Tag Archives: fiction

March, April, May, June…

24 Jun

… are all the months I haven’t written about books! How dreadful. I apologize for my disappearance. Life got in the way of things, as it does. So, here’s a catch up post on what I’ve been reading:

 

Rebecca Skloot – The Immortal Life of Henrietta Lacks
Goodreads stars: five
I don’t typically read a lot of nonfiction, but this was a wonderful book. Skloot managed to worm her way into the lives of Henrietta Lacks’ family members and she became good friends with her daughter, all for the pursuit of information for this book. I thought the story was compelling and Skloot did a wonderful job of presenting scientific information in a way that anyone can understand and enjoy.

William Landay – Defending Jacob
Goodreads stars: four
Mystery and detective novels are other genres I also don’t delve into much, but I thoroughly enjoyed this. The ending was a little drastic but I think it fit well enough. The juxtaposition of narrative with court records worked very well.

Gillian Flynn – Gone Girl
Goodreads stars: five
I liked the other mystery novel so well that I read another one! This book was intriguing. I liked that it used more than one point of view. At the end of every chapter I just wanted to keep going.

Pittacus Lore – The Rise of Nine (Lorien Legacies, #3)
Goodreads stars: three
I think three stars is generous on this one. Here’s my review from Goodreads: “I’m not sure why I thought this series was a trilogy but it definitely impacted how I read it. It wasn’t terrible but it wasn’t great either. Keeping up with whose POV it is gets rather tiring and I hope they don’t do that in the next (and hopefully last) book.”

Rick Riordan – The Last Olympian (Percy Jackson and the Olympians, #5)
Goodreads stars: four
This wasn’t my favorite book in the series but it was a really great conclusion. On Goodreads I stated that I wished I could have given it a 4.5 but now I can’t recall why. This is what happens when I wait this long to do book reviews!

A. C. Gaughen – Scarlet
Goodreads stars: four
The premise of this book is about a girl and her merry band of thieves; it’s the story of Robin Hood told from a female’s perspective. It was a fun, YA adventure book and it was really interesting to read it from another POV. I’m on a fairy tale retelling kick right now and this was a great way to start it. It’s a bit gruesome though, which I enjoyed, but it might be too graphic for younger readers.

Suzanne Collins – Gregor the Overlander
Goodreads stars: five
This is Collins first novel, before she wrote The Hunger Games, which I absolutely love. And here’s my Goodreads review, “what a wonderful book! it reminded me a lot of the Percy Jackson books. it’s a great adventure and the characters are so likable, especially adorable Boots. I would recommend this to anyone of any age.”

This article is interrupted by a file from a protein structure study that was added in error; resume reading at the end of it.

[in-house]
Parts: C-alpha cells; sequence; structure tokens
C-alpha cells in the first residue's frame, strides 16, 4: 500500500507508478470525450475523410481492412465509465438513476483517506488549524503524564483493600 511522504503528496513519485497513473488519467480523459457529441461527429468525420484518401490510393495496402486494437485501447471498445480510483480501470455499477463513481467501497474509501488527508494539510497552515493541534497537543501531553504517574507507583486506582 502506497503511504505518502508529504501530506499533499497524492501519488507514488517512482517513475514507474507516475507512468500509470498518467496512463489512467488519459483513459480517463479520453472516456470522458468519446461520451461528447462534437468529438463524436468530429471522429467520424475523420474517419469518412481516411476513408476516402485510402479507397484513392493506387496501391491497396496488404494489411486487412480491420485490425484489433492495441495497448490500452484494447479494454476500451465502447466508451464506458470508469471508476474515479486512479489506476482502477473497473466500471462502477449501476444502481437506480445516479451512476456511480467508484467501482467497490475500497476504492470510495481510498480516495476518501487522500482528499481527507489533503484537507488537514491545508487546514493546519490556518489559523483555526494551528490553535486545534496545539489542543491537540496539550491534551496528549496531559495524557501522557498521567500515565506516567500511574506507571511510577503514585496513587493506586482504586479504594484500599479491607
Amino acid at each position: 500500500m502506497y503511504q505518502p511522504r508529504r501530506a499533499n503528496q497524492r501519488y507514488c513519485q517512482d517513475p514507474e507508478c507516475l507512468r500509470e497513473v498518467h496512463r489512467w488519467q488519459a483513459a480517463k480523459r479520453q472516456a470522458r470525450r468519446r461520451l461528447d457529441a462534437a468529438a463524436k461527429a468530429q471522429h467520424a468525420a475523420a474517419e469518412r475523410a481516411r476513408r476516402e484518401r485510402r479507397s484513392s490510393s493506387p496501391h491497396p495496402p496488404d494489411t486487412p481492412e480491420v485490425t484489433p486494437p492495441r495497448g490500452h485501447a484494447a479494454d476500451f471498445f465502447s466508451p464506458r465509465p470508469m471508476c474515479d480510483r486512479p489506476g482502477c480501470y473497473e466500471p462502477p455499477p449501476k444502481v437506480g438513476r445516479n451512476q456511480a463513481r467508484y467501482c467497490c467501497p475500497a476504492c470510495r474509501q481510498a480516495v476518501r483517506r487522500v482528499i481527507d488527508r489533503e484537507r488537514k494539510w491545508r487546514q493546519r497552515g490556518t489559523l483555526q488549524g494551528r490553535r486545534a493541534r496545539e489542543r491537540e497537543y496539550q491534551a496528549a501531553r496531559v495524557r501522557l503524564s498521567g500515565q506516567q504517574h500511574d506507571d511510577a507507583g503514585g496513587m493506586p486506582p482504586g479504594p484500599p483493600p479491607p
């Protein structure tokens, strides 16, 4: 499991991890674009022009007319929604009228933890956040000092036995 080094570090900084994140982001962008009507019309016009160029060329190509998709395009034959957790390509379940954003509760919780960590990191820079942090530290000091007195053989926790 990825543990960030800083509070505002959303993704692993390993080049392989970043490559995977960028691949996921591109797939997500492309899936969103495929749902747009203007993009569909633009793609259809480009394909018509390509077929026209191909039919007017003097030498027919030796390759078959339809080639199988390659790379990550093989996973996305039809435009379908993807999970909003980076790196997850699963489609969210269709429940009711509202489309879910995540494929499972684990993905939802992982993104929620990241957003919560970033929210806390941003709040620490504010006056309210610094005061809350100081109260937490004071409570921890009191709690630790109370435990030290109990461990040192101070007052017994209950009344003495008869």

David Benioff – City of Thieves
Goodreads stars: five
I had little interest in reading this book at first, as it was chosen for my book club, but two chapters in and I was hooked. The story is about a young Jewish man (Lev) in Leningrad who becomes unlikely friends with an aspiring writer (Kolya) while they go on a journey to find eggs for a high-ranking officer’s daughter’s wedding cake. I found myself picturing Benedict Cumberbatch as Kolya and I believe it’s because of his snark, wit and humor. I thoroughly enjoyed this book because it was amusing, graphic and sad all at the same time.

Rick Riordan – The Lost Hero (Heroes of Olympus, #1)
Goodreads stars: three
I had high hopes for this book. It’s the continuation of Percy Jackson but the main characters are new campers. The multiple POVs were interesting but it made the story far longer than it had to be. I felt like 100 pages could have been cut and it would have been miles better. Sometimes it felt like a wild goose chase and some of the dialogue felt forced. I’d like to see how the story turns out but I won’t be buying this series like I did the last. Unfortunate.

And currently, I’m reading Beastly by Alex Flinn. This is another retelling of a classic fairy tale, Beauty and the Beast to be specific. It’s from the POV of Beast, specifically. I’m eight chapters in and so far it’s a quick read. It’s mildly enjoyable but I don’t have high hopes. I’m not in love with the writing style, to start with, so we’ll see how it goes.

 

What are you reading lately? Any great, quick summer reads that you’ve enjoyed?

February and March Book Reviews

3 Apr

Happy Wednesday everyone. The week is almost halfway over. Huzzah! And for that, I’m giving you the gift of book reviews. I haven’t posted any since January, so I’ve got a good chunk of literature to talk about.

I am Number Four (Lorien Legacies #1), Pittacus Lore
Goodreads stars: four

This was a super fun read. I had some issues with it though: first, it was written by a collaboration that includes James Frey. I hate James Frey (in a literary capacity, of course). Secondly, there were quite a few noticeable inconsistencies that makes me wonder how well it was proofread. But, this book was exciting. It’s a great teen adventure read and I think it was adapted into a movie, which I haven’t seen. One of the major pieces of this book is a romance between the main character, John (or Number Four), and a girl he meets at school, Sarah Hart. The language and interactions between them are too contrived. Having already read the second book, I can see how Sarah is an integral part of the story, but I think it could have been written better. Having said all this, if you go into this knowing it’s just going to be a fun read, you’ll be fine. I wouldn’t use it to write your grad thesis or anything (unless you were writing your thesis on authors that like to sell “memoirs” that are 95% untrue and are really not that great at writing).